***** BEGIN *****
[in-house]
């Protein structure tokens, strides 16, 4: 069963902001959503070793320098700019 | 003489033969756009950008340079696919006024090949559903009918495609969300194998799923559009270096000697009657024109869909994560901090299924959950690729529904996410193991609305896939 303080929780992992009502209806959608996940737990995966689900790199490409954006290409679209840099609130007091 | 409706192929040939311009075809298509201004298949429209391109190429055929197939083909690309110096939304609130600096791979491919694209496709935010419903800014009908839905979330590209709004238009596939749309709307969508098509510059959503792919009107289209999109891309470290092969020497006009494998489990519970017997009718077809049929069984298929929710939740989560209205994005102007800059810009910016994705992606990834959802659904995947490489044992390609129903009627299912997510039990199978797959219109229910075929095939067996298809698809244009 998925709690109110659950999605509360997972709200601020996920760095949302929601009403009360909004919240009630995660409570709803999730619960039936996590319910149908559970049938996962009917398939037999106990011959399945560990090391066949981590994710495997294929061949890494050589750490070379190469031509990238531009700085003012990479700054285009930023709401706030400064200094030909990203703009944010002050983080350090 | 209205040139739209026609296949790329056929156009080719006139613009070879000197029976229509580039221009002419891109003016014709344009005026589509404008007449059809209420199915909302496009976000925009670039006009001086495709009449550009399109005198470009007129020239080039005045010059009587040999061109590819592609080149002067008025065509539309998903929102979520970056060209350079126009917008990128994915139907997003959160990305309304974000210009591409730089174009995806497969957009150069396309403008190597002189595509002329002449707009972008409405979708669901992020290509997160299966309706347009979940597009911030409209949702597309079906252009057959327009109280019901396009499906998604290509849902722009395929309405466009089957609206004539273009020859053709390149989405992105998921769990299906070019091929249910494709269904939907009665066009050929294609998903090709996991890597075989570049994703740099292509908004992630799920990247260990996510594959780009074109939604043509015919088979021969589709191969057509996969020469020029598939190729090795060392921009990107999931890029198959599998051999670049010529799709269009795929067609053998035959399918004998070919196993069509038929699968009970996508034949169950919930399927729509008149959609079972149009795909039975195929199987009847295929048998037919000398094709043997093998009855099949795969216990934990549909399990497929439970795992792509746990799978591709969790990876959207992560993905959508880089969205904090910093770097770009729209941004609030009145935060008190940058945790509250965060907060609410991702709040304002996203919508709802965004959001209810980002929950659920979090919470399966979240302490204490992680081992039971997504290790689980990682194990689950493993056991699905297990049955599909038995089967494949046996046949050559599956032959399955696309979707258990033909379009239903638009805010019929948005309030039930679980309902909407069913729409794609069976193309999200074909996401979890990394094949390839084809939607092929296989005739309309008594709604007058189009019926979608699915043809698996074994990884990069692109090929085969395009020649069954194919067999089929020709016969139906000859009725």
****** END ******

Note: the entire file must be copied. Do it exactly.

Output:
[in-house]
């Protein structure tokens, strides 16, 4: 069963902001959503070793320098700019 | 003489033969756009950008340079696919006024090949559903009918495609969300194998799923559009270096000697009657024109869909994560901090299924959950690729529904996410193991609305896939 303080929780992992009502209806959608996940737990995966689900790199490409954006290409679209840099609130007091 | 409706192929040939311009075809298509201004298949429209391109190429055929197939083909690309110096939304609130600096791979491919694209496709935010419903800014009908839905979330590209709004238009596939749309709307969508098509510059959503792919009107289209999109891309470290092969020497006009494998489990519970017997009718077809049929069984298929929710939740989560209205994005102007800059810009910016994705992606990834959802659904995947490489044992390609129903009627299912997510039990199978797959219109229910075929095939067996298809698809244009 998925709690109110659950999605509360997972709200601020996920760095949302929601009403009360909004919240009630995660409570709803999730619960039936996590319910149908559970049938996962009917398939037999106990011959399945560990090391066949981590994710495997294929061949890494050589750490070379190469031509990238531009700085003012990479700054285009930023709401706030400064200094030909990203703009944010002050983080350090 | 209205040139739209026609296949790329056929156009080719006139613009070879000197029976229509580039221009002419891109003016014709344009005026589509404008007449059809209420199915909302496009976000925009670039006009001086495709009449550009399109005198470009007129020239080039005045010059009587040999061109590819592609080149002067008025065509539309998903929102979520970056060209350079126009917008990128994915139907997003959160990305309304974000210009591409730089174009995806497969957009150069396309403008190597002189595509002329002449707009972008409405979708669901992020290509997160299966309706347009979940597009911030409209949702597309079906252009057959327009109280019901396009499906998604290509849902722009395929309405466009089957609206004539273009020859053709390149989405992105998921769990299906070019091929249910494709269904939907009665066009050929294609998903090709996991890597075989570049994703740099292509908004992630799920990247260990996510594959780009074109939604043509015919088979021969589709191969057509996969020469020029598939190729090795060392921009990107999931890029198959599998051999670049010529799709269009795929067609053998035959399918004998070919196993069509038929699968009970996508034949169950919930399927729509008149959609079972149009795909039975195929199987009847295929048998037919000398094709043997093998009855099949795969216990934990549909399990497929439970795992792509746990799978591709969790990876959207992560993905959508880089969205904090910093770097770009729209941004609030009145935060008190940058945790509250965060907060609410991702709040304002996203919508709802965004959001209810980002929950659920979090919470399966979240302490204490992680081992039971997504290790689980990682194990689950493993056991699905297990049955599909038995089967494949046996046949050559599956032959399955696309979707258990033909379009239903638009805010019929948005309030039930679980309902909407069913729409794609069976193309999200074909996401979890990394094949390839084809939607092929296989005739309309008594709604007058189009019926979608699915043809698996074994990884990069692109090929085969395009020649069954194919067999089929020709016969139906000859009725």